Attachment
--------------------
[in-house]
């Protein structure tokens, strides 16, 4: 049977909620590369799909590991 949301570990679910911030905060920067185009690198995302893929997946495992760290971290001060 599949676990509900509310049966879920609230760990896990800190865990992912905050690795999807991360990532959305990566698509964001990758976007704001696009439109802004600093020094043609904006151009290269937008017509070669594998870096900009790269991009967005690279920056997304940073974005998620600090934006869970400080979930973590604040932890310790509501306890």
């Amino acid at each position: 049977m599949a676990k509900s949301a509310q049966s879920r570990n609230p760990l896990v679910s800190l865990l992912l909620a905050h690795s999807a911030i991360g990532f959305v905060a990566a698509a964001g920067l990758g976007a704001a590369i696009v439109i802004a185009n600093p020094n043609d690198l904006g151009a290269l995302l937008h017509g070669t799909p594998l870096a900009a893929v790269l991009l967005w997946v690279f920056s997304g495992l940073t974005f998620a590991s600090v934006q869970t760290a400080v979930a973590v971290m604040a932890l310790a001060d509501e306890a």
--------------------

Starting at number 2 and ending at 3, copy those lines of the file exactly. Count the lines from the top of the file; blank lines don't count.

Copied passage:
């Protein structure tokens, strides 16, 4: 049977909620590369799909590991 949301570990679910911030905060920067185009690198995302893929997946495992760290971290001060 599949676990509900509310049966879920609230760990896990800190865990992912905050690795999807991360990532959305990566698509964001990758976007704001696009439109802004600093020094043609904006151009290269937008017509070669594998870096900009790269991009967005690279920056997304940073974005998620600090934006869970400080979930973590604040932890310790509501306890």
């Amino acid at each position: 049977m599949a676990k509900s949301a509310q049966s879920r570990n609230p760990l896990v679910s800190l865990l992912l909620a905050h690795s999807a911030i991360g990532f959305v905060a990566a698509a964001g920067l990758g976007a704001a590369i696009v439109i802004a185009n600093p020094n043609d690198l904006g151009a290269l995302l937008h017509g070669t799909p594998l870096a900009a893929v790269l991009l967005w997946v690279f920056s997304g495992l940073t974005f998620a590991s600090v934006q869970t760290a400080v979930a973590v971290m604040a932890l310790a001060d509501e306890a």